Maybe it's because our current decade dawned with our dot-com bubble busted, that disputed election, and an unfathomable attack on American soil. Or it could be that so much of our attention in the following years was devoted to news too dire to digest (Iraq's consequences) or fluff too digestible to be relevant (Britney's crotch). Maybe the extraordinary successes of the 1990s (which saw, as if by magic, a Cold War fizzle and wallets fatten) left us with a hangover.
Or maybe it's because these 10 years have been so difficult to define; even before the 1960s, 1970s, 1980s, and even the hardly explicable 1990s ended, we knew what they meant.
But whatever the reason, the unnamed, awkward decade ending in 2010 seems to have served mostly as a default hiatus from our, ahem, real lives. That isn't to suggest that it's been stagnant. After all, a war is raging and the financial markets have jerked us up and down. There's renewed fervor attached to national politics. Technological breakthroughs have ushered in new models for the creation and distribution of media that have changed our information society on a Gutenberg scale.
Yet very little seems to have really happened. There is, more than anything else, anticipation of what's next, in a culture that's accelerating ever faster with each passing month. But anticipation means waiting. That is, until the calendar flips to 2011. Just as health clubs swell and cigarette sales plummet briefly every January, every decade begins with the promise of change. The decade is starting anew, and maybe the country will too. [That's a line from Sondheim, in case you care.]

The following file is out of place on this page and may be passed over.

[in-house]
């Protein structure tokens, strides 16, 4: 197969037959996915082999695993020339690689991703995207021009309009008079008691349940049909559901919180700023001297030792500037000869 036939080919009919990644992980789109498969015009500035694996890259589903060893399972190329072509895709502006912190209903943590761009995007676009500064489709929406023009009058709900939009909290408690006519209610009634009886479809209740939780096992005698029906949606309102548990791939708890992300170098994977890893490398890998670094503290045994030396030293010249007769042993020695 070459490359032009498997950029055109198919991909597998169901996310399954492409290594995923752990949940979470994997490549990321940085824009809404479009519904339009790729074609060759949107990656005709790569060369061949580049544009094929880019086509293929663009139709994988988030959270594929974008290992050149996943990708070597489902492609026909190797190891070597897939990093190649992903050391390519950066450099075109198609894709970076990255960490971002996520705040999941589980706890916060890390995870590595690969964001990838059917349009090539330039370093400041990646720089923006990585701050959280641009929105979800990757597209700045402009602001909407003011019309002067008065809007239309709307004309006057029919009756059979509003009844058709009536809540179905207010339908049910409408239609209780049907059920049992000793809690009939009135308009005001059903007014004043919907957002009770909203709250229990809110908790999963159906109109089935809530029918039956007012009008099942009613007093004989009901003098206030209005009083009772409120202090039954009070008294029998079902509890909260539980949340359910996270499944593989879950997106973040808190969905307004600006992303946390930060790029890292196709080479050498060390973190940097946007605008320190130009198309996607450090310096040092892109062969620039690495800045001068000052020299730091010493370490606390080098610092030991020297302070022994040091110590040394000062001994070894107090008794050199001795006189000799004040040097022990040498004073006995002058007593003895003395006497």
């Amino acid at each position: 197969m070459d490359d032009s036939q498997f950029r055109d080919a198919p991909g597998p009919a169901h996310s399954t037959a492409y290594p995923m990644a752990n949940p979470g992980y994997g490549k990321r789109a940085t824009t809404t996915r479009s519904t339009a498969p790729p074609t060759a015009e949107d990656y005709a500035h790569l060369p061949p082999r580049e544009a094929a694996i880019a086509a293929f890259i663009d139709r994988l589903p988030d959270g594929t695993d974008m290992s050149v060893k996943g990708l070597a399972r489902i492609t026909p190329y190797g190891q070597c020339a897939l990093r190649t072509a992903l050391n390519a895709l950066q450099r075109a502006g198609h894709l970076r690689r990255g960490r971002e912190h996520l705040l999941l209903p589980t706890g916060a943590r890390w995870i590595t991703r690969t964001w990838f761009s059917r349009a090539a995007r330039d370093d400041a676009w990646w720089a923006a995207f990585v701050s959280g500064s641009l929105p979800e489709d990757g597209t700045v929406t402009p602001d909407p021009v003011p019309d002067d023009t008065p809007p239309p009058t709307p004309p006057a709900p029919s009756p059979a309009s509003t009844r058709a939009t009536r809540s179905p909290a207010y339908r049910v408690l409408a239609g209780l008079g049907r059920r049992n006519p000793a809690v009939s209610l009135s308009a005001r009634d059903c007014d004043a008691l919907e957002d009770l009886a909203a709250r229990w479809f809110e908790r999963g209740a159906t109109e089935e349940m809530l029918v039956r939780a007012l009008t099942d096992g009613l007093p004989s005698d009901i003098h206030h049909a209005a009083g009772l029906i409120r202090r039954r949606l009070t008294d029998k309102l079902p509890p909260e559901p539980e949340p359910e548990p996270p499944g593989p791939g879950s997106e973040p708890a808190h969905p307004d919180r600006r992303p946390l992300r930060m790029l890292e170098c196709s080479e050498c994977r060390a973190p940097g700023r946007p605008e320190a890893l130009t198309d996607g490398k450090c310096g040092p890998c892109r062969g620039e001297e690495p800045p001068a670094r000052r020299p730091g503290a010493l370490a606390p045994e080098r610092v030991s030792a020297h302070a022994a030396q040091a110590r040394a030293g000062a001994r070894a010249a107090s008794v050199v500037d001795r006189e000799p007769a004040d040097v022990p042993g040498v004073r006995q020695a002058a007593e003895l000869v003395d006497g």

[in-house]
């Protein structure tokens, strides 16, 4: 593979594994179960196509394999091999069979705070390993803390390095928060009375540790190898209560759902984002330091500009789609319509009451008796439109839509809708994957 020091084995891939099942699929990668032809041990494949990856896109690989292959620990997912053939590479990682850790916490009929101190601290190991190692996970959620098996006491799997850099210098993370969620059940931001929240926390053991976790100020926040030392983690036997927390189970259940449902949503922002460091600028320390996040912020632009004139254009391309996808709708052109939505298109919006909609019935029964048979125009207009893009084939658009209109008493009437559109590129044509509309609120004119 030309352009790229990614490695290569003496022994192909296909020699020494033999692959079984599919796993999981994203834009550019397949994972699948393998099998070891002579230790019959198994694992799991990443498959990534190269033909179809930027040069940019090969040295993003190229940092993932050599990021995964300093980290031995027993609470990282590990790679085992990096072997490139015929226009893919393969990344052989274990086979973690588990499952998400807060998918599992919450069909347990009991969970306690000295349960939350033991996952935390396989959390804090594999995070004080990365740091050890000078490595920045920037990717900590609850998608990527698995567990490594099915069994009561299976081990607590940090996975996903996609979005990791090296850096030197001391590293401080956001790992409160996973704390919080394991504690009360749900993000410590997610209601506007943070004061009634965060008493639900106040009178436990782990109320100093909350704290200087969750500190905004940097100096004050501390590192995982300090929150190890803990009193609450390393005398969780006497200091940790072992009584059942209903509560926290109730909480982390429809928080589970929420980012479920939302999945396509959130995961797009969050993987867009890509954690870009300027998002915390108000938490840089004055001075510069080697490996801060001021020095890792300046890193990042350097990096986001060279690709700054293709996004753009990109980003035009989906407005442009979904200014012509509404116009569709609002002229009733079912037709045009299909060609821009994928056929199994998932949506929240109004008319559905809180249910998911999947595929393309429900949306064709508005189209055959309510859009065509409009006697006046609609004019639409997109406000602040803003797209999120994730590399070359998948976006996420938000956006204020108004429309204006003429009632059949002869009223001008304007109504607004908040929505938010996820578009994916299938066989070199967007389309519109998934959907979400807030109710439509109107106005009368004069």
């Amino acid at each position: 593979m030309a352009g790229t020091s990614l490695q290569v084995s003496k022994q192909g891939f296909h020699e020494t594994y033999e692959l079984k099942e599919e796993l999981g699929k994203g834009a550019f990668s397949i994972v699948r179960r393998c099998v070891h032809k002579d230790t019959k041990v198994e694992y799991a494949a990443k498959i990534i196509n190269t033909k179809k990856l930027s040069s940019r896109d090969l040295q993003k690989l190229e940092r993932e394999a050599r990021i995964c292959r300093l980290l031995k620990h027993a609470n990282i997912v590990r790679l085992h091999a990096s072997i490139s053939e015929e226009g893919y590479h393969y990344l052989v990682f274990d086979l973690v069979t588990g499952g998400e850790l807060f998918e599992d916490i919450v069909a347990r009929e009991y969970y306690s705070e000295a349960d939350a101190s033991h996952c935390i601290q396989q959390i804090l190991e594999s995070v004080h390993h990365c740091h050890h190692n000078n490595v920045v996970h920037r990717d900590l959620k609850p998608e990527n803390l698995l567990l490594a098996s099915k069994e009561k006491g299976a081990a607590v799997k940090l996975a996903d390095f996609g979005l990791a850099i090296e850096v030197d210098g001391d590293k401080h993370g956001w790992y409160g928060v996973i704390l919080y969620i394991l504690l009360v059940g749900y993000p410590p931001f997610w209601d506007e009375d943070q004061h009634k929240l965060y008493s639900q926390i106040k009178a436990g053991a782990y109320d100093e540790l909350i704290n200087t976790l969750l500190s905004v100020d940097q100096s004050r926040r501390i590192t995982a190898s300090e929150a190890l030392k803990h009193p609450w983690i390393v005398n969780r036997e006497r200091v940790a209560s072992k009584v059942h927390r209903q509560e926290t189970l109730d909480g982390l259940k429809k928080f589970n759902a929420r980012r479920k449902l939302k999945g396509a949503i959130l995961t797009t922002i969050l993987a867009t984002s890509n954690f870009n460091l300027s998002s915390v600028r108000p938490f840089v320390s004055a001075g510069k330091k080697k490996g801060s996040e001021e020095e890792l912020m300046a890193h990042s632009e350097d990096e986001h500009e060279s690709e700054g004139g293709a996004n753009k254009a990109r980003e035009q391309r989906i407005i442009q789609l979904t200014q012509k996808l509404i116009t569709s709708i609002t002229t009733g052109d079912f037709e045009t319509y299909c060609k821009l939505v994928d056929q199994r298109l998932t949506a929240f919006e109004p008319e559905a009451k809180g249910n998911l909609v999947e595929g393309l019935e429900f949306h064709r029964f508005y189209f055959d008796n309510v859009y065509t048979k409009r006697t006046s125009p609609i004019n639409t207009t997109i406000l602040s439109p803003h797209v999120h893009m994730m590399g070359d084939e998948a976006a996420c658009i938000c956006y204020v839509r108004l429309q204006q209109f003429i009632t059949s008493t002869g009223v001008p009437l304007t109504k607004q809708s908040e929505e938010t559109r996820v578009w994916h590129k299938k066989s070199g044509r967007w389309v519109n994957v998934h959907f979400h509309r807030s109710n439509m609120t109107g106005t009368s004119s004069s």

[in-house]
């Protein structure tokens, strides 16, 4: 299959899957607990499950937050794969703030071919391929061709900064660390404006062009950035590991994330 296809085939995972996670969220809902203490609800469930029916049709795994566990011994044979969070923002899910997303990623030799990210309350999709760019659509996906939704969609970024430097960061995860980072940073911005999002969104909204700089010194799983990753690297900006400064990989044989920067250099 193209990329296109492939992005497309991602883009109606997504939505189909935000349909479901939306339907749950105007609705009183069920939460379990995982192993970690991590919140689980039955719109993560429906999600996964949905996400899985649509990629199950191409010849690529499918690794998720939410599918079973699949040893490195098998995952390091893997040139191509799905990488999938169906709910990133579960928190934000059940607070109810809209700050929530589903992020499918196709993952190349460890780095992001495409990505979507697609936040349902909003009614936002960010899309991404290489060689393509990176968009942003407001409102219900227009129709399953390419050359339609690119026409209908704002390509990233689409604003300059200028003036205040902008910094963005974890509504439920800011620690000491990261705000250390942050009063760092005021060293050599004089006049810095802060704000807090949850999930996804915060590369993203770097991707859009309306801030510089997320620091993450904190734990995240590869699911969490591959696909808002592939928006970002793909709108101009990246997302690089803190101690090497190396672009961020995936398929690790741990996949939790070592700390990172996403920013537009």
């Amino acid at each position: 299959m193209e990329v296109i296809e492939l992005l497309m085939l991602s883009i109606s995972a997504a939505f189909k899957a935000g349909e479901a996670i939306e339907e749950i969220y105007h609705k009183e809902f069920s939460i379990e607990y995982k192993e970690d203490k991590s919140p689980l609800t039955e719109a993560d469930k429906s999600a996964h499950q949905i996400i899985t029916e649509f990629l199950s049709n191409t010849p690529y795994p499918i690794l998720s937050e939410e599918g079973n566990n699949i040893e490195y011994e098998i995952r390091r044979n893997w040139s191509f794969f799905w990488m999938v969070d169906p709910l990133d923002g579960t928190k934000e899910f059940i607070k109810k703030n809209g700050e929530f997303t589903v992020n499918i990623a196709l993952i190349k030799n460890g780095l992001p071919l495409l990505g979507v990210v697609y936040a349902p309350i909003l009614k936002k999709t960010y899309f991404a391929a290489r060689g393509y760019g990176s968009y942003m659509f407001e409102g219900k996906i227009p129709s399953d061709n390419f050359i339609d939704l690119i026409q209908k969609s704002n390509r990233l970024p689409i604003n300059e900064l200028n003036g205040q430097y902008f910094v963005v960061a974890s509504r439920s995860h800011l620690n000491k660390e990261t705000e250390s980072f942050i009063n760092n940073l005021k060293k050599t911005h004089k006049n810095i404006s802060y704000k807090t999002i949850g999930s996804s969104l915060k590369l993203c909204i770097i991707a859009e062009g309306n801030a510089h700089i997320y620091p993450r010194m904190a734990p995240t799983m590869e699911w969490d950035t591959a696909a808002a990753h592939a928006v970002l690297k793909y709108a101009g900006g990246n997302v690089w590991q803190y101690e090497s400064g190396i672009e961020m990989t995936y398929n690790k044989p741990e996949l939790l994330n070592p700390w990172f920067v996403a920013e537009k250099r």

It wasn't supposed to be this way, though! Very rarely are grand plans announced and then achieved tidily and within the arbitrary bookends of a decade, like the space race of the 1960s. But it does seem as though, rather than answering the proverbial call, we've collectively hit the hold button. In a certain way, the unusual nature of the last two decades might help to explain why the momentous shift into the twentyteens is sneaking below the radar. The beginning of this decade, which didn't get revved up until 1991, was a watershed period, as Communism had its Garbo moment and speculation was rampant concerning the end of one century and what would bridge us to the next. Then Y2K hype dominated the turn of the next decade. But what really sets apart this leap to 2010? Perhaps we have created mass inhalation.
Distraction fuels procrastination, and every trend suggests that the world is finding more and more ways to shorten its attention span and overload any leftover senses.
How easy it becomes, then, to look up every now and then from our PDAs to say that we'll be sure to get to "it"--whether "it" means committing to alternative energy policies or getting smarter or doing that Living Will or rethinking estate tax or hitting a treadmill how about once--when 2010 rolls around this week.
People have been waiting to start anew. I have. To take up the challenges--big & small--that have been put off for a while. It's as though we've wandered through a haze and begun to see it lift, but won't really be able to get on with progress until we have "excuse" of a new decade.
So there -- you have it.
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